I’ve been intrigued at the activity on Wikileaks by certain well-placed individuals concerned with Timor.
Starting in late June 2008, Timor Leste Wikileaks has seen a spike in leaked documents: 19 sets of leaks in total.
I contacted Wikileaks to ask whether Timor wins the award of “Leaks Per Capita” and they said they could not be certain, but they said Timor was among the top three, the other contenders being the US and Kenya.
After a quick calculation, here are the winners in leaks per million people in 2008
- Timor 19
- US* 1.33
- Kenya 0.58
Timor is well ahead of the country of Daniel Ellsberg and Mark Felt. One wonders who is doing the leaking.
Are we seeing the Leak trump the Rock in Timor? Or are these whistleblowers operating outside of the world of the frustrated ema kiik? (After all, only the well-connected or well-heeled have the resources to be scanning and sending documents over the internet.)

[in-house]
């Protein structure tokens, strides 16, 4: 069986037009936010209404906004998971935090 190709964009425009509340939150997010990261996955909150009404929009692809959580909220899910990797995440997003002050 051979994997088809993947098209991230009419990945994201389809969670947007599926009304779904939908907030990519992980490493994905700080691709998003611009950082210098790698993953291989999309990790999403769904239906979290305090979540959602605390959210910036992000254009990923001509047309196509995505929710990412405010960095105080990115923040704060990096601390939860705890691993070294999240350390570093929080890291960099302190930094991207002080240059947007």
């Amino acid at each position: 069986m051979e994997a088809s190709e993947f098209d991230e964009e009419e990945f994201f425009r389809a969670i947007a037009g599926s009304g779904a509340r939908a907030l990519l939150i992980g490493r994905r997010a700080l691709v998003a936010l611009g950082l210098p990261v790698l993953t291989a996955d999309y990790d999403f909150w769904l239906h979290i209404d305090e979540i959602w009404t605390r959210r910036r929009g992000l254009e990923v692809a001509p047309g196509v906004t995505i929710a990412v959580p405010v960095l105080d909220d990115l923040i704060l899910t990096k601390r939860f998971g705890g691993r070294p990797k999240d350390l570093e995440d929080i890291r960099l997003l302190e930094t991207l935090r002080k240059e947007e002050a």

The next question is: does the increasing number of leaks mean more than there is a growing taste for the “whistle” by those interested in Timor? Does it tell us something about rule of law and corruption?
As Charlie Scheiner of La’o Hamutuk admonished on the ETAN mailing list “In a country as dynamic and volatile as this one, [indicators on corruption] should be taken with a lot of salt.”
I would argue that leak trends too must be taken with a massive dose of artesanal salt.
But I cannot help but continue to celebrate Wikileaks in the land of the loro.
Lest I celebrate too much, just a reminder of where leaks and secret sources got Tempo Semanal and editor José Belo: in court.
*projected from a three month period October-December